The four-meter stone stele with relief images of the Tsar’s four faithful servants was made at the St. Petersburg workshop of Mikhail Parfentiev, the sketches for the monument were prepared by the sisters of the Novo-Tikhvin Convent.

Tatishchev, Dolgorukov, Nagorny and Sednev were canonized by the Russian Orthodox Church Outside Russia (ROCOR) in 1981, and rehabilitated by the Prosecutor General’s Office of the Russian Federation on 16 October 2009. They have yet to be canonized by the Moscow Patriarchate. 

Memory Eternal! Вечная Память!

PHOTO: sculptor prepares bas-relief model of Lieutenant General Ilya Tatishchev

The sketches for the monument were prepared in the icon-painting workshop by the sisters of the Novo-Tikhvin Convent Striving for historical accuracy, the sisters consulted on archival documents and photographs of the uniforms and respective awards worn by Prince V. A. Dolgorukov, I. L. Tatishchev, K. G. Nagorny and I. D. Sednev. In addition, they consulted with historians and other experts on the history of the uniforms of the Russian Empire. At the same time, in order to show the height of the feat of the Tsar’s faithful subjects, who in fact were martyred, the sisters supplemented the images with details characteristic of icons: holding Orthodox crosses in their hands, and fluttering cloaks worn on their shoulders – this is customary for depicting Orthodox martyrs on icons. General Ilya Tatishchev is depicted holding the Gospel, which he knew by heart.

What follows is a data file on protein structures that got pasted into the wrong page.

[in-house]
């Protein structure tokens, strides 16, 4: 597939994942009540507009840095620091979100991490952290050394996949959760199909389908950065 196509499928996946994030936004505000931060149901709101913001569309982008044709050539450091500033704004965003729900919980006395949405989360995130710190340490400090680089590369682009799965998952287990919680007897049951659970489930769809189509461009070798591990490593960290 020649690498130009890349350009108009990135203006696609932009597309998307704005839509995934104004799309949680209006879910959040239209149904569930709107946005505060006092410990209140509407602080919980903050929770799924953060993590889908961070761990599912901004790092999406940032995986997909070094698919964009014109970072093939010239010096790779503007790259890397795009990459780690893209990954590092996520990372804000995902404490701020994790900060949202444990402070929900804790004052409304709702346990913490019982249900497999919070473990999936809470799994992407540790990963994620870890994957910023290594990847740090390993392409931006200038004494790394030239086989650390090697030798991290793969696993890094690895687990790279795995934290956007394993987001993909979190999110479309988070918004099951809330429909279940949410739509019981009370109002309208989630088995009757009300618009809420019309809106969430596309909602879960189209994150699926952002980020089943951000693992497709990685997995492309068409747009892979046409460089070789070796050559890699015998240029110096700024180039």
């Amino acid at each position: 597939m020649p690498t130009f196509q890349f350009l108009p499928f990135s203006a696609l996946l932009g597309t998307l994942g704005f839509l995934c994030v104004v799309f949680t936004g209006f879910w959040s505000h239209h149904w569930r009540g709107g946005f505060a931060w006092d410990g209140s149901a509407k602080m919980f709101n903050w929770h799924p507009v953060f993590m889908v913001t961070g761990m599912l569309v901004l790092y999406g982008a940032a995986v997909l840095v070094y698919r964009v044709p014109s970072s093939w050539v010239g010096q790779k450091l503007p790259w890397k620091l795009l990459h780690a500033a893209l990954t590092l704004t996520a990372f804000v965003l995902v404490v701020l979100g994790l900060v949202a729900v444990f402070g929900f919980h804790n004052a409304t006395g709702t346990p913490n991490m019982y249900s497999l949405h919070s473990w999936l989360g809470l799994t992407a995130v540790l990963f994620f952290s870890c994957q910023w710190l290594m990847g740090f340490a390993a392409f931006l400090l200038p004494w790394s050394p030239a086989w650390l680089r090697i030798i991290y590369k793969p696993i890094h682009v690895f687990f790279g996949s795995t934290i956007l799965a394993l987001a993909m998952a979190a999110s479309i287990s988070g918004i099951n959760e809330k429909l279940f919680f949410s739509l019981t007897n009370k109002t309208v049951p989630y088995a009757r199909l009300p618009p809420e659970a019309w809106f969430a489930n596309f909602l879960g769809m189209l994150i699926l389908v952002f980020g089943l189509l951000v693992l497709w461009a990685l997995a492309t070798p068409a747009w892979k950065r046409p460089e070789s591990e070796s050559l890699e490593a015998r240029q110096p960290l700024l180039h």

PHOTO: drawings and photos of Lieutenant General Ilya Tatishchev

PHOTO: plaster and stone bas-relief of Lieutenant General Ilya Tatishchev

When the sketches were ready, the sculptors got down to work. First, it was necessary to make models from plasticine – a putty-like modelling material made from calcium salts, petroleum jelly and aliphatic acids. In order to “turn” a drawing into a three-dimensional figure, the sculptor constantly checks it with photographs. From the plasticine model, an exact plaster copy is made, and from that, the stone carvers copy the image. The talented masters of the St. Petersburg workshop of Mikhail Parfentiev carefully worked on every detail of the four-meter stele with relief images of the Tsar’s subjects. Work on the monument took nearly three years to complete.

PHOTO: sketches, photos and stone bas-relief of Klimenty Grigorievich Nagorny

© Paul Gilbert. 13 June 2022